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Newsom's Coveted Ammo Background Check Law Is Set To Go Into Effect – And CA Gun Owners Are Prepping

AP Photo/Jeff Chiu

Gun owners in California are buying ammunition en masse as they prepare for a new ammo background check law that is set to go into effect on July 1. Beginning next month, every time a person in the state purchases ammo, he or she must undergo a background check. 


The new law was passed back in 2016 when California voters passed Prop. 63, the gun control law then-Lt. Gov. Gavin Newsom (D) championed.

“From San Bernardino to Ventura to Poway, too many Californians have already died from gun violence,” now-Gov. Newsom said last week. “I championed Prop. 63 because it is beyond time that we take common sense actions such as these to keep deadly ammo out of the wrong hands and protect our communities.”

Proponents of the law say it will weed out prohibited possessors because it forces people to purchase their ammo face-to-face instead of online. 

What it's really doing? Jacking up the price of ammo so law-abiding gun owners can't afford to carry. 

A $14 box of 50 rounds of .9mm will now cost $34 ($1 for the background check, $19 for the basic ammunition eligibility check if they aren't in the Dealer Record of Sale system). That means that the price per round jumps from .35 to .68. That's just about double the current price. And that's just what they're proposing fee wise. It hasn't been finalized yet. Most Federal Firearms Licensees (FFLs) generally charge $25-$30 every time they run a background check and we have no idea if they'll have to tack on that fee. Remember, they have to be paid for their time as well. 


Gun owners know the rather stupid law is coming so now they're stockpiling ammo...and who could blame them? There's absolutely no incentive for them to buy ammo down the road. They're better off buying a brick of 1,000 rounds for a few hundred bucks than buying a small box here and there.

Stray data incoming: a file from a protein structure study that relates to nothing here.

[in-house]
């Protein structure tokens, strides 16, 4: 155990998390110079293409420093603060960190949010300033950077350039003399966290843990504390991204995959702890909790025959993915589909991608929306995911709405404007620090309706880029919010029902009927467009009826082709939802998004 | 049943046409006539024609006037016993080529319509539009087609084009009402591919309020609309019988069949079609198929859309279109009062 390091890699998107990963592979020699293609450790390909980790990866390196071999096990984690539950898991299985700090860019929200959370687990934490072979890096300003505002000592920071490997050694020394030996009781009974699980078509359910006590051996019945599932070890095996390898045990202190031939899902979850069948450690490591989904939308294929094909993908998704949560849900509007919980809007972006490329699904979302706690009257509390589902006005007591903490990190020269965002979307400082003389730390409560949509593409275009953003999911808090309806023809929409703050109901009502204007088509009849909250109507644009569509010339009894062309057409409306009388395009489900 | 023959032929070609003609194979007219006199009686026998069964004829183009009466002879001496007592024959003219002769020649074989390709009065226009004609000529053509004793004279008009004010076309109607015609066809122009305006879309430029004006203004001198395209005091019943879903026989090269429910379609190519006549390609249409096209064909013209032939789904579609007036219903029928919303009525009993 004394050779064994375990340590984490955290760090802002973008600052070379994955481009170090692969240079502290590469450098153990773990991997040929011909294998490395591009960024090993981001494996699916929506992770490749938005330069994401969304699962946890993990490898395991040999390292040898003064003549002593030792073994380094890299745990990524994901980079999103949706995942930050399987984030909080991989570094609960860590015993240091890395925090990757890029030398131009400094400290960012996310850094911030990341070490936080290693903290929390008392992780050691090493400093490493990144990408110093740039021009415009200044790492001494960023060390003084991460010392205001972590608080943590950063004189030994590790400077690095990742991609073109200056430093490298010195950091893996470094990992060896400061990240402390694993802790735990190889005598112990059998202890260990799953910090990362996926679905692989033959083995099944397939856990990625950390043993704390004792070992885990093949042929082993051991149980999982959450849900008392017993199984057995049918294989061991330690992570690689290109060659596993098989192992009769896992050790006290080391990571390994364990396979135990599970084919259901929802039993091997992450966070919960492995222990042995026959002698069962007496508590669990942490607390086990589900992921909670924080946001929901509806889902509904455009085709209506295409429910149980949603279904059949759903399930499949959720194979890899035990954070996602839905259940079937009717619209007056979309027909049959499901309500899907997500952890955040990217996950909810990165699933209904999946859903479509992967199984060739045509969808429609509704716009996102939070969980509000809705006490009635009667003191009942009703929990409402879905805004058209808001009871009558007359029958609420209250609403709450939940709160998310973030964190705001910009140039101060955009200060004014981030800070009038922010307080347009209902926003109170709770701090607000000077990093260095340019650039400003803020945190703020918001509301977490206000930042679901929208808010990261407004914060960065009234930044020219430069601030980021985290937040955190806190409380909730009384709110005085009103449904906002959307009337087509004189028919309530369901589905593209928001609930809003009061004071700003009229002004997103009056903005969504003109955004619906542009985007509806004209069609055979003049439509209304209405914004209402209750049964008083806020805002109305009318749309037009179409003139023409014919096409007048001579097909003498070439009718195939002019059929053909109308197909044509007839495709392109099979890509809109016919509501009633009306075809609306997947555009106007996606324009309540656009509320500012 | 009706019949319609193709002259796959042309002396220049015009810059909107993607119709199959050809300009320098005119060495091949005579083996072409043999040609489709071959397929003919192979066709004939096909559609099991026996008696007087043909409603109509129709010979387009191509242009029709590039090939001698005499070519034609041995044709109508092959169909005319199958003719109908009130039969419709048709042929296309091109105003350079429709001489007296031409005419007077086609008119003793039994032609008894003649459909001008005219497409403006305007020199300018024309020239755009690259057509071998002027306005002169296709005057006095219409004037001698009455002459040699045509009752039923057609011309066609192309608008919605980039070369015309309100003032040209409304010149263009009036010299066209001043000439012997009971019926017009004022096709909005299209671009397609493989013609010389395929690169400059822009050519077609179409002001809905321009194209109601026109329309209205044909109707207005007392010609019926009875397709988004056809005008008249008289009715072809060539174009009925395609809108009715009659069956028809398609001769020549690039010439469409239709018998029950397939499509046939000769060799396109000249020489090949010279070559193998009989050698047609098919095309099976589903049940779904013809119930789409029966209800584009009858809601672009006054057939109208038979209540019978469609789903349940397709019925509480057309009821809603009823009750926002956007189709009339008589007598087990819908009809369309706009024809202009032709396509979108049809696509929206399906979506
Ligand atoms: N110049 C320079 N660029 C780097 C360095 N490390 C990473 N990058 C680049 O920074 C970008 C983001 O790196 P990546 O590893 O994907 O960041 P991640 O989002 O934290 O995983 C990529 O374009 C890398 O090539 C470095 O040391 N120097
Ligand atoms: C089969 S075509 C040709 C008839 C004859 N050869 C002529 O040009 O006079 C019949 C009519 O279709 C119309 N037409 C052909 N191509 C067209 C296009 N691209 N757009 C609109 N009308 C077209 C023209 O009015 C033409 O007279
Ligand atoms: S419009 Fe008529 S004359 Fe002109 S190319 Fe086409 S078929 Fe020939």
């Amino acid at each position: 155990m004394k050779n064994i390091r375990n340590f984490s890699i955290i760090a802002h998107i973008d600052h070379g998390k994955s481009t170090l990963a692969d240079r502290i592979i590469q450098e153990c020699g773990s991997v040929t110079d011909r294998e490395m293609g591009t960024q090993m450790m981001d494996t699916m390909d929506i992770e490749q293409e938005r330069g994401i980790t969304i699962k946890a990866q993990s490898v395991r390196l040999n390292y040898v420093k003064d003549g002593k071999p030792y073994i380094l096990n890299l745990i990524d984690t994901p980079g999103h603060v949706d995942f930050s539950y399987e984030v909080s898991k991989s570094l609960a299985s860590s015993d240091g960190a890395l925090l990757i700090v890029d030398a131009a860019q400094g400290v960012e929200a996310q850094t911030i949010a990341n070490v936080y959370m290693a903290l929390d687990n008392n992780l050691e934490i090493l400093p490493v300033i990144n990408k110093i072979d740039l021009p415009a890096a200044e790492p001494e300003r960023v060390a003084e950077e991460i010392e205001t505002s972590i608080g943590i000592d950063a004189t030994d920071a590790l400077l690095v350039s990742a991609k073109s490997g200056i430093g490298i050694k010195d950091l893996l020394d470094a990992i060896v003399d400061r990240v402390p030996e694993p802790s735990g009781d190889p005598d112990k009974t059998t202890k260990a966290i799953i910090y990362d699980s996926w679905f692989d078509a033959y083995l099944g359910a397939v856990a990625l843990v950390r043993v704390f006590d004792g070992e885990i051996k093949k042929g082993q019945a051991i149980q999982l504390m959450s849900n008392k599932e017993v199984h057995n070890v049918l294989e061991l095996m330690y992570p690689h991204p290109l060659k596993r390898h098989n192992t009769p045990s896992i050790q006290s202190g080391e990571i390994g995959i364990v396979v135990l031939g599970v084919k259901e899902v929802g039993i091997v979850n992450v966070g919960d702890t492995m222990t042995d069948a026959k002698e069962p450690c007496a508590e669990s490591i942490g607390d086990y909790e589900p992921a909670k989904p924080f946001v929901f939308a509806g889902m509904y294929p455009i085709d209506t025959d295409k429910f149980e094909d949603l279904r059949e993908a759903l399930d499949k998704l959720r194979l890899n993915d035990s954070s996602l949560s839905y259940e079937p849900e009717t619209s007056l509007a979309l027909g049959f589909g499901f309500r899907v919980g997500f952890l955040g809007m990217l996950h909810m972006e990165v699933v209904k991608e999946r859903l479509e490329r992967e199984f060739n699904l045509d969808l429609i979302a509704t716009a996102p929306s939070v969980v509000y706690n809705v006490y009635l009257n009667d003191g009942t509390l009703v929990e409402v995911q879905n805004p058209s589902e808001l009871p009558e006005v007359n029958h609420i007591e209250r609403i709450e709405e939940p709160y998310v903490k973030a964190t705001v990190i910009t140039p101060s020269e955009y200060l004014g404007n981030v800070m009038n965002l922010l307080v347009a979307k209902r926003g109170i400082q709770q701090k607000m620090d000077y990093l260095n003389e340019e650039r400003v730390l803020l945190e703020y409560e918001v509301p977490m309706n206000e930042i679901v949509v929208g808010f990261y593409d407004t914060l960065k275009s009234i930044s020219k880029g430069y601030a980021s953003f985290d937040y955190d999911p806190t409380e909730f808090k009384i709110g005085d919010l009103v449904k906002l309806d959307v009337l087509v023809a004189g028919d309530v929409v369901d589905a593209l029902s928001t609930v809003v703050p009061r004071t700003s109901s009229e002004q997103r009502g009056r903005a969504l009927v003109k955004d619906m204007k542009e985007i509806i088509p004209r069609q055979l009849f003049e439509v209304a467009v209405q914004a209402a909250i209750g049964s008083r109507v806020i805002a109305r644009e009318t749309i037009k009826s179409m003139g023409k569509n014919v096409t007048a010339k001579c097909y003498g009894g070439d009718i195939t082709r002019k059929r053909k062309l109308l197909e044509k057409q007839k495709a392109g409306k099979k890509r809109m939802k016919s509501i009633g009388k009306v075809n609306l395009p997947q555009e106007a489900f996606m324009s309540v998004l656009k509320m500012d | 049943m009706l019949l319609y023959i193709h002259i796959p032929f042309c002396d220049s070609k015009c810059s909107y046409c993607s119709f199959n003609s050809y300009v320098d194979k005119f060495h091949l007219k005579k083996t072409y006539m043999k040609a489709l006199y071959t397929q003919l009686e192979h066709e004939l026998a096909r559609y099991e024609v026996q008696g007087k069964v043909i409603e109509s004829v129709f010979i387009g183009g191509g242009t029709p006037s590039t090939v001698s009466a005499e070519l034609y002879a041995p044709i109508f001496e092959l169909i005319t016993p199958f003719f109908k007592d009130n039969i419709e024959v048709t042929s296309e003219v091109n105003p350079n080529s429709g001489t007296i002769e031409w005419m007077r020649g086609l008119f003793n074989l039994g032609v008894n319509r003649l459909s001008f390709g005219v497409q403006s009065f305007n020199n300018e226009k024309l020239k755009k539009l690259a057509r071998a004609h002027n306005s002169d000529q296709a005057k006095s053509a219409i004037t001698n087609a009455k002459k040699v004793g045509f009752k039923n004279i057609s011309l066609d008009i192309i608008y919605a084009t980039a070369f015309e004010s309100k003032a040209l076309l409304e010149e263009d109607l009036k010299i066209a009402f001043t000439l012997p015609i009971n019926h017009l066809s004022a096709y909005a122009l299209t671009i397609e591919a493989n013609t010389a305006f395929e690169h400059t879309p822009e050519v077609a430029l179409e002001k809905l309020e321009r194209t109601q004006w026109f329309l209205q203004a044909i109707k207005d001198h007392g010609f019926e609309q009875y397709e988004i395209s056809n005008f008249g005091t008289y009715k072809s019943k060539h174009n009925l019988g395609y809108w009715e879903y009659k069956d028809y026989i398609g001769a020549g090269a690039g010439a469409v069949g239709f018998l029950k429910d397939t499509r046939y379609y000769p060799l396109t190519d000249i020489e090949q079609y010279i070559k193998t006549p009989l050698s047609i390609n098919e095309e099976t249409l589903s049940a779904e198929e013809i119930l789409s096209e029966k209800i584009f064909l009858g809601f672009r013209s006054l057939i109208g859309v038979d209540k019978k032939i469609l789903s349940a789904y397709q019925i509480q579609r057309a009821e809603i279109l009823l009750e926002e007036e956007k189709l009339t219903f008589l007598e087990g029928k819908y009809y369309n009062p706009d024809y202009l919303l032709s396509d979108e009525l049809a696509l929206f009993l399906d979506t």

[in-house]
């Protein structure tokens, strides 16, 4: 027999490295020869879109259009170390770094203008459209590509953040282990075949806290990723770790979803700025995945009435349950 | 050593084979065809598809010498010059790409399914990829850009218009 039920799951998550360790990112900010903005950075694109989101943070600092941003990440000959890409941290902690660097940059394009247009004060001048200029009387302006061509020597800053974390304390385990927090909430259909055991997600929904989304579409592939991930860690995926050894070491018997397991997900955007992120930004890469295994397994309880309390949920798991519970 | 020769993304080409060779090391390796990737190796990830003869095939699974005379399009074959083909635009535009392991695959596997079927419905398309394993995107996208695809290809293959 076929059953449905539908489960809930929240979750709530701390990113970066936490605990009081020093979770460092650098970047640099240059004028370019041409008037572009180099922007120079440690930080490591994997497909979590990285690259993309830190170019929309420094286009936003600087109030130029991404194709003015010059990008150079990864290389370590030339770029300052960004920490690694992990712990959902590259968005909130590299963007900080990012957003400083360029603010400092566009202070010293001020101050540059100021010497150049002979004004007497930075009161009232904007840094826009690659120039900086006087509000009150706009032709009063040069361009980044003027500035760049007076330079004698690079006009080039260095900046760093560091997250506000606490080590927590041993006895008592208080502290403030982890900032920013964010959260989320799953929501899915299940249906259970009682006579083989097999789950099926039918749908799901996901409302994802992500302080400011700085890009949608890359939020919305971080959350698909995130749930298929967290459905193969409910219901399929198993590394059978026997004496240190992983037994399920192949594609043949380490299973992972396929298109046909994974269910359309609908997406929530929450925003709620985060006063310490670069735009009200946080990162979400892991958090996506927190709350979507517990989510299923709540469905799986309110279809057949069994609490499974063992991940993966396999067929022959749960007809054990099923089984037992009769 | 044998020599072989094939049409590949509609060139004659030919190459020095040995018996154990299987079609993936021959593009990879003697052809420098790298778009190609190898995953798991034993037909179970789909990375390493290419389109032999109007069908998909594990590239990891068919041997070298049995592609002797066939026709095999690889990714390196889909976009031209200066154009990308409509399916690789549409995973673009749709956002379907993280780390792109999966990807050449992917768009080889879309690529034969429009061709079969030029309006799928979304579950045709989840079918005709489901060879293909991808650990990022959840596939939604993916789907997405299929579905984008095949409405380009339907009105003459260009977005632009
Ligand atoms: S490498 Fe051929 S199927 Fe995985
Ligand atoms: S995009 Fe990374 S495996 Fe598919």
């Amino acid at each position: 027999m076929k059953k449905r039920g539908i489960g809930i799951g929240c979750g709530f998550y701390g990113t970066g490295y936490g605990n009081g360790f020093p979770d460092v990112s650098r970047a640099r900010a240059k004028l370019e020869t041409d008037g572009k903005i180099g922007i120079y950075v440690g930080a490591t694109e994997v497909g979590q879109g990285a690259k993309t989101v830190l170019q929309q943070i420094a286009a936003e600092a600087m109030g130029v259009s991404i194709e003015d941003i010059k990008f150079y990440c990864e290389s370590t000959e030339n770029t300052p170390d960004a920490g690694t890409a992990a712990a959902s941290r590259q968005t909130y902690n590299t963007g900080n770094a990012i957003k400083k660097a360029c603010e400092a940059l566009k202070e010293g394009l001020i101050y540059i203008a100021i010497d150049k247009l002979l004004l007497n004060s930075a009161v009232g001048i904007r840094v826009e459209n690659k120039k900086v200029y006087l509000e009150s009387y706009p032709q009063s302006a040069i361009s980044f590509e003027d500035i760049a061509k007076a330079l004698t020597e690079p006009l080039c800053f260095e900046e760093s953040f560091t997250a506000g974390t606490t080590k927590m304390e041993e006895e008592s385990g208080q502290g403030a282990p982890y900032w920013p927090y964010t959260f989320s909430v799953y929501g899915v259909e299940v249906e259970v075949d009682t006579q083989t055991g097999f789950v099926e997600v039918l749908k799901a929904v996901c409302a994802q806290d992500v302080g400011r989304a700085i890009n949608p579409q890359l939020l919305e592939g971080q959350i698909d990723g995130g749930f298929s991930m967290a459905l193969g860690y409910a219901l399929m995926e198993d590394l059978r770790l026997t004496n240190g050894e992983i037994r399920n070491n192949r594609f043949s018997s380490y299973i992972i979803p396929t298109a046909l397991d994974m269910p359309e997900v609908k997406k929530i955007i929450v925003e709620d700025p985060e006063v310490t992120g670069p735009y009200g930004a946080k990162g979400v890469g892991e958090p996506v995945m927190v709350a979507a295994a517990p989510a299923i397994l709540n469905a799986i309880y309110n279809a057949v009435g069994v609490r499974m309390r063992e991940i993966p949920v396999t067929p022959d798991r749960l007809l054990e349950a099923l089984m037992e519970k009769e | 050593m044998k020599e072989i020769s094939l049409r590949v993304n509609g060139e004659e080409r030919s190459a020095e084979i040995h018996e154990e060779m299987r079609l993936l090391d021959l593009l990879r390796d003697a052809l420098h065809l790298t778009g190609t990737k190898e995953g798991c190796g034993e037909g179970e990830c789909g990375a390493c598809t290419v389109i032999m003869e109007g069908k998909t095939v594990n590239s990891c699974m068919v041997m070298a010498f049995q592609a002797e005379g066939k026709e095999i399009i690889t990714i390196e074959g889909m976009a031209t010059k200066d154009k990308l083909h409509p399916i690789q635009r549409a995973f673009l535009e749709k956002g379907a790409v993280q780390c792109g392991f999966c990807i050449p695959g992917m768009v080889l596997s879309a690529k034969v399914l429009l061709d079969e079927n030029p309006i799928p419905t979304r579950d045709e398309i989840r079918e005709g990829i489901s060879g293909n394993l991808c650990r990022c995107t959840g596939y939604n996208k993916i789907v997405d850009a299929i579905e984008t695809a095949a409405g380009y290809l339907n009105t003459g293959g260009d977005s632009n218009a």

Mike Hein of Ade’s Gun Shop in Orange told the Los Angeles Times he has seen a more than 10 percent increase in customers making bulk purchases of 1,000 rounds.

“People are starting to stock up. We stocked up on ammunition,” he said. “Most people know about the deadline. They are running scared. They are pissed off.”

These are just a few promotions that have ran at various gun stores throughout the state.

Six-time Olympian Kim Rhode, in conjunction with the California Rifle and Pistol Association, filed a lawsuit against the state in April 2018, challenging the legality of the law.

According to Rhode, the regulations could prevent her from practicing for the Olympics. When I spoke with her at SHOT Show earlier this year, she told me how this law would personally impact her, as an Olympic athlete. Her ammo sponsor would no longer be allowed to mail her boxes of rounds for her to use during practice. Essentially, she'd no longer have a company paying for her practice rounds, which is, arguably, the most expensive part of the shooting sports.


“These regulations essentially prevent me from being able to stay qualified and not only hurt my skill, but jeopardize the United States’ representation at the Olympic Games,” Rhode told the Times. 

The real kicker in this gun control move: criminals aren't going to suddenly decide to comply with the law. They're not going to say, "Oh, darn. I'm not allowed to have ammo so I'm going to stop committing crimes." If that were the case, they wouldn't have firearms, despite them being prohibited possessors. Another law doesn't make someone wake up one day and decide they're going to change their ways.

This law will only do two things: 1) price law-abiding gun owners who want to protect themselves or participate in the shooting sports from being able to do so and 2) increase the number of straw purchases. Because, you know, criminals will do anything in their power to get their hands on whatever it is they want.

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